A stretch of the Scottish coastline, though deceptively close to the port of Dundee in one direction, and the ancient city of St Andrews in the other, was a lonely expanse of sand dunes little more than a hundred years ago. Nowadays there is a pinewood and a car park near one end of it, and tracks to walk, but back then it was a solitary, almost inaccessible area. Somewhere, hidden in the dunes and pines, is an old ice-house, once used for storing salmon. A young woman, out for a day’s hike in the summer of 1919, stumbles across it, and awakens an old, dark mystery…
That is the premise for my eerie short story ‘The Ice-House’, and if you come along to the Pitlochry Festival Theatre on Friday 12th February, you will hear the whole tale unfold, as it is read out to the audience there by actor Helen Logan. Yes, once again one of my stories will feature as a winner in the Winter Words Festival‘s competition – ‘Fearie Tales’.
The time, 9.30pm. The venue, the River Room at Pitlochry Festival Theatre. I dare you to be there!
As I said in my last post, I have been amongst the winning entries in the ‘Fearie Tales’ Competition six times now, in eight years. They don’t rank the eight winners, but it’s a safe bet if you have been scheduled to round off a Saturday evening’s storytelling you can be pretty proud of yourself. I had that spot on Saturday 14th February, and pro actor Helen Logan read out, or rather performed, my story ‘Voices’.
The story concerns an Australian scientist – a woman with one foot in rationalism and the other foot in the ‘Dream Time’ of an old Aboriginal mentor – who camps at the summit of a remote Scottish mountain, intent on investigating ‘random voice phenomena’. What happens next defies explanation. Is it supernatural? Is it psychological? Whichever, the consequences are dire. It is all set out in the spoken commentary to her video diary.
Helen Logan, for whom I had specifically written the story having seen her deliver my previous story, threw herself into the role of the Queenslander, pitching the disintegration of the narrator’s mind at quite a high level of histrionics. It worked; at times it was comic, and at other times it was terrifying.
Despite this being my sixth win, it was only my second visit, thanks to the kindness of my ‘fan base’. I lurked at the back of a full room. ‘Fearie Tales’ is popular with festival-goers, and it was good to hear my work being applauded.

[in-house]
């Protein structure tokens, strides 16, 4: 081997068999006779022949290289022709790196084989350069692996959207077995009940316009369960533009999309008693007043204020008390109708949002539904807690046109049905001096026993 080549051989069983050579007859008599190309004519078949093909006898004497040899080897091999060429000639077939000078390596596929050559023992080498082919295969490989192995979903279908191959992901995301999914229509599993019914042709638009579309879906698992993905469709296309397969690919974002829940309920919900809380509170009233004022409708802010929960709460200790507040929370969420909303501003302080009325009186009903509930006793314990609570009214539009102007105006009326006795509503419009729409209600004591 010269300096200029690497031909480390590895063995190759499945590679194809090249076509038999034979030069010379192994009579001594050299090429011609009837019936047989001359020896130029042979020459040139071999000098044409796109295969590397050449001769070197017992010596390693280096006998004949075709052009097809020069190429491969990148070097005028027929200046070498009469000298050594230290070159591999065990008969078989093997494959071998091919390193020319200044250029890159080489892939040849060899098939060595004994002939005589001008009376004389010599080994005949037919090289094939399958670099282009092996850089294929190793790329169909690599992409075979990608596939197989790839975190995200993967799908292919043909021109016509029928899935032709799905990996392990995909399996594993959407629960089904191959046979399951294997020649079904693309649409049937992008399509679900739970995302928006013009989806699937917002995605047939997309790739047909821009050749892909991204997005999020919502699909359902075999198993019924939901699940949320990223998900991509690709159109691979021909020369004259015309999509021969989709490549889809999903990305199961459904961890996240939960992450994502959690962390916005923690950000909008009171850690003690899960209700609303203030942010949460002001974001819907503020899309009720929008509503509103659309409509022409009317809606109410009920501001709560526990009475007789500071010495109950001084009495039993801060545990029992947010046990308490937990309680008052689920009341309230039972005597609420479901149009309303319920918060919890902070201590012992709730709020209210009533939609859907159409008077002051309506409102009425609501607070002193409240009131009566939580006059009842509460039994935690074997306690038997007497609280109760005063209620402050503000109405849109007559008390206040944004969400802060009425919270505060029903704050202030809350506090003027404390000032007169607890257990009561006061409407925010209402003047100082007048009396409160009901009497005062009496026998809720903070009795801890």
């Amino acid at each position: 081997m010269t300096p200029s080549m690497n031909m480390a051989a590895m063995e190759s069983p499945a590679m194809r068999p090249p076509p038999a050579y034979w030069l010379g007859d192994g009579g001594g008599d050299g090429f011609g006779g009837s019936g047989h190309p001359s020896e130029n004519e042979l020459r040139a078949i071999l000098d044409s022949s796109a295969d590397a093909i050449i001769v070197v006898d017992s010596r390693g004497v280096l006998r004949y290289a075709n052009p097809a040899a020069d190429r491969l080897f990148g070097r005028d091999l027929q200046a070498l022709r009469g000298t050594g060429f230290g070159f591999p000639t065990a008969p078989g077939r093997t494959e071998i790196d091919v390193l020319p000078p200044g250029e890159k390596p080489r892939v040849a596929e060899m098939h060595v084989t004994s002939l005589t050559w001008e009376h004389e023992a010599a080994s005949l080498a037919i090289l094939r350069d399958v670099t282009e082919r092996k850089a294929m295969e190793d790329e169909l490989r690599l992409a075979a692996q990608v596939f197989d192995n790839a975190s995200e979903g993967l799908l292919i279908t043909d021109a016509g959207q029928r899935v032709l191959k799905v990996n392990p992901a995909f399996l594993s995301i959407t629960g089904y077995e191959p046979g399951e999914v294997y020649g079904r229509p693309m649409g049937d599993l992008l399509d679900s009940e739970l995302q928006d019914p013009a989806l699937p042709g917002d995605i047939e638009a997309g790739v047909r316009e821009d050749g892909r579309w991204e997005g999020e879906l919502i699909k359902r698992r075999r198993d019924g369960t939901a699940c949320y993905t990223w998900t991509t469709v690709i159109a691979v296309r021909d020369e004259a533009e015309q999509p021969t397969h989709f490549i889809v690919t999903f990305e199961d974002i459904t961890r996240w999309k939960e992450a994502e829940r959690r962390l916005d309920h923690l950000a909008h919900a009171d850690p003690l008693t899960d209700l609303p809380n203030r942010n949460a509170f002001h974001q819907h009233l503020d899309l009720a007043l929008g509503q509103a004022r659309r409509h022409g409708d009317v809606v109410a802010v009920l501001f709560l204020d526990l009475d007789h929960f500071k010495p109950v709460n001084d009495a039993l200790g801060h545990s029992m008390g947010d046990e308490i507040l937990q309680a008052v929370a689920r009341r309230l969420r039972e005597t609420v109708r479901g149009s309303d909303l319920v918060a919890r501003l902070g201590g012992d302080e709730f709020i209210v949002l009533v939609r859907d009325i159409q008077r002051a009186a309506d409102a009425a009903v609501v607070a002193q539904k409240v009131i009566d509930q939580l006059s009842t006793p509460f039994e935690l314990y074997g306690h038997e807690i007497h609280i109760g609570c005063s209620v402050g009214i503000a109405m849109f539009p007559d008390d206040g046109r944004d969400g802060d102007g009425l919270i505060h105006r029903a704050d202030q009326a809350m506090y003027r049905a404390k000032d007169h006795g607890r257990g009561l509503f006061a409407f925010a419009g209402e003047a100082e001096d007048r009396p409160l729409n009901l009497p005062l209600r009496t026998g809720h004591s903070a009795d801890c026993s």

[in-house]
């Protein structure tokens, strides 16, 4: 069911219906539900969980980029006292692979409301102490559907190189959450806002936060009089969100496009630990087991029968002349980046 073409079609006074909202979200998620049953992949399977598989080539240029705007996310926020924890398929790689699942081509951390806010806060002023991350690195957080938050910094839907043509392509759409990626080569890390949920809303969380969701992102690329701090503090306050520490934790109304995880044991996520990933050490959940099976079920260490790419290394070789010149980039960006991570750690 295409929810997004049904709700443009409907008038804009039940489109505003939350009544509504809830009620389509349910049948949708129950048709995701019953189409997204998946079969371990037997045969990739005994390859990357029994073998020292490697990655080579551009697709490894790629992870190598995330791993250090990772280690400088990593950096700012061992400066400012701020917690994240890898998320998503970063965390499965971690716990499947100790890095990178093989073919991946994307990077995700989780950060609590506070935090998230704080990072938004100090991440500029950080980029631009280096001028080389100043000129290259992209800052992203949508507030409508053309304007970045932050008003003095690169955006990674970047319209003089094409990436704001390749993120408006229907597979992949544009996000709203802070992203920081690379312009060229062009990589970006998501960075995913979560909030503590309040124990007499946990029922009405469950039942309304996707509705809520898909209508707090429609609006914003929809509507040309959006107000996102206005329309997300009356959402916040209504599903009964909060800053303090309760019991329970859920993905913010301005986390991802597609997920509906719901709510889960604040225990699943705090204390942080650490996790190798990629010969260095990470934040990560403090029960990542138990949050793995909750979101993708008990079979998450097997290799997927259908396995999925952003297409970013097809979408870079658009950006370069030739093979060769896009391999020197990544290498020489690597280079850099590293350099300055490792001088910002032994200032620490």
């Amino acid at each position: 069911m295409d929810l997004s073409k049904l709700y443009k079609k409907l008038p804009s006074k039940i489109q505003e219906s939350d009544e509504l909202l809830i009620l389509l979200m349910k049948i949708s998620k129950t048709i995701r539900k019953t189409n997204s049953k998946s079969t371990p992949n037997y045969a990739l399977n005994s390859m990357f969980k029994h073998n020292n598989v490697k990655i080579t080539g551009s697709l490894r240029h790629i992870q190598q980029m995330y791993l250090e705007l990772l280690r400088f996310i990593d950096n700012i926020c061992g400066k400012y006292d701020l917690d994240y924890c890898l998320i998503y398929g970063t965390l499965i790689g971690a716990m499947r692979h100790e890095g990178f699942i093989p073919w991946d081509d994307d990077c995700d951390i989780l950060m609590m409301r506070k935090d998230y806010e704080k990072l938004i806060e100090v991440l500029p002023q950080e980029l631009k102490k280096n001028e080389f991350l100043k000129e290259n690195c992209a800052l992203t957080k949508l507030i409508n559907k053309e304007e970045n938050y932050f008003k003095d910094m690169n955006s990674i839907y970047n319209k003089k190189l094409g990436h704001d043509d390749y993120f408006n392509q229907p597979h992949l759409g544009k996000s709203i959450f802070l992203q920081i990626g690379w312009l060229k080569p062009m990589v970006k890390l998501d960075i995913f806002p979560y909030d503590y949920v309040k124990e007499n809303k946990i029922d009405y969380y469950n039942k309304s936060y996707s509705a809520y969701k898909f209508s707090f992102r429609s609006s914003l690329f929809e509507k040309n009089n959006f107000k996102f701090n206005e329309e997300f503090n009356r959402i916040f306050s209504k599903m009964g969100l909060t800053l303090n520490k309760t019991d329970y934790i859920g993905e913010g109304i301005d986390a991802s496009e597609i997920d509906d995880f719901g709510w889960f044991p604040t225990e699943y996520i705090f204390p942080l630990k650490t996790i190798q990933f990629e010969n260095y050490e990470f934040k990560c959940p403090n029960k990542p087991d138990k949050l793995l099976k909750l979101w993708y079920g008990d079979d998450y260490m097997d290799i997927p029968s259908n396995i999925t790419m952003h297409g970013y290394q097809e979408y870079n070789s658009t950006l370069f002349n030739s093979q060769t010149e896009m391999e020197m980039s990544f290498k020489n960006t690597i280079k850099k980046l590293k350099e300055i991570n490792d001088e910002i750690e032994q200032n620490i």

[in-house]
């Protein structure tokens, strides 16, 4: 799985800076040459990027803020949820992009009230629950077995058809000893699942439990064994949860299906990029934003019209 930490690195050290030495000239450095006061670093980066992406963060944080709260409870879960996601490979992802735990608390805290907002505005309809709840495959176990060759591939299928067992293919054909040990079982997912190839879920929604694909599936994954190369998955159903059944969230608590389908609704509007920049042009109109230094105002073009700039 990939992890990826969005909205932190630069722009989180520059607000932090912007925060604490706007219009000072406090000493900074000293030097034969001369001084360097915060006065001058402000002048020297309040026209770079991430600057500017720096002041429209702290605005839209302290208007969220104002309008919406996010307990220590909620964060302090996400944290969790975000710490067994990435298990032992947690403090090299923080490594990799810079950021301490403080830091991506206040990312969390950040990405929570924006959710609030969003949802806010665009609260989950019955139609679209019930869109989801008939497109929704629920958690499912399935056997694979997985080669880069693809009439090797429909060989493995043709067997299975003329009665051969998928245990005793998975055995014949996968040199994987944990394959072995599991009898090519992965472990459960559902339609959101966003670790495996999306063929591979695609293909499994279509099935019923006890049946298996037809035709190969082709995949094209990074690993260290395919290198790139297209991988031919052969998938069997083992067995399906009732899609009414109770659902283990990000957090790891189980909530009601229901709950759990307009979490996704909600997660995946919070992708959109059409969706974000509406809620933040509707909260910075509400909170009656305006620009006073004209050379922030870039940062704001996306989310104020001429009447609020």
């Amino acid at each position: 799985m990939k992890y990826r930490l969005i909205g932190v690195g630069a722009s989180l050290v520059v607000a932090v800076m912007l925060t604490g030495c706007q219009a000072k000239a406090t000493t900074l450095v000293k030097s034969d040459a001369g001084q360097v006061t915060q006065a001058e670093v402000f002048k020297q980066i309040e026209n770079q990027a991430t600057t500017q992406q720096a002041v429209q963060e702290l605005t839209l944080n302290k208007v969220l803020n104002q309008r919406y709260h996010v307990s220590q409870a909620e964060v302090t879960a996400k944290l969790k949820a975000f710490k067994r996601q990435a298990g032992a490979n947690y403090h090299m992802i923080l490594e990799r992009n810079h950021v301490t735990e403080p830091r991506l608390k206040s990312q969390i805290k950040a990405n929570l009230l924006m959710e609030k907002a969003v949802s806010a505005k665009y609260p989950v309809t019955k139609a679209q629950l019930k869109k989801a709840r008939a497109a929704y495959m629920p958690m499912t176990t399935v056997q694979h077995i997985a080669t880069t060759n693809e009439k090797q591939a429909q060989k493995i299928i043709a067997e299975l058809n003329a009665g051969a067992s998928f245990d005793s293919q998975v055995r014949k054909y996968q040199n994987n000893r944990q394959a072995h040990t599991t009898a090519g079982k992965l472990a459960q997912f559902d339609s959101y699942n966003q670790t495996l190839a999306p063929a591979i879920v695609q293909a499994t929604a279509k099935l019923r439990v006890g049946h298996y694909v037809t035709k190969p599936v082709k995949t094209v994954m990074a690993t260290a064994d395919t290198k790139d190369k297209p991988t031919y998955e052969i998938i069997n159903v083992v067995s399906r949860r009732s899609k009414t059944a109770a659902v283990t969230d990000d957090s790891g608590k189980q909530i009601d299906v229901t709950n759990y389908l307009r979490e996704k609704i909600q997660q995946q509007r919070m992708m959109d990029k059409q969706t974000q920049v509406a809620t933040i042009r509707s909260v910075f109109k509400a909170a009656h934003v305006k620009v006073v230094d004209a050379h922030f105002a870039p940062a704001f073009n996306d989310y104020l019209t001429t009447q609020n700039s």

I now have quite a portfolio of short stories. A handful of them have been blogged, six of them have now been read aloud publicly, but many of them are simply set by in case they are needed. If collected together, they would make a decent-sized book. I shall have to think what to do with them. Maybe I should consult my agent (a good idea anyway) and discuss options.
By the way, the folk at Indies Unlimited asked me to expand a comment I made on an article about self-publishing into an article in its own right. They asked me to set up an ‘author page’ at Amazon, which is one of the features they like anyone to have, if they are due to be featured on their site. So I have done just that. Just check out amazon.com/author/marie_marshall. The four books of mine which are available at Amazon (not counting the books I have had a hand in editing, or in which work of mine is featured) are listed there.
This weekend sees the start of the annual Winter Words Festival at Pitlochry Festival Theatre, the literary festival that kicks of Scotland’s literary year. Each evening two professional actors will be reading out two macabre stories, winners of the annual ‘Fearie Tales’ competition. I’m proud to announce that for yet another year I am amongst the winners! My short story ‘Voices’ will be featured this coming Saturday evening, 14th February! So if you are near Pitlochry in the Scottish Highlands this Saturday evening, drop in… the terror begins at 9.45pm!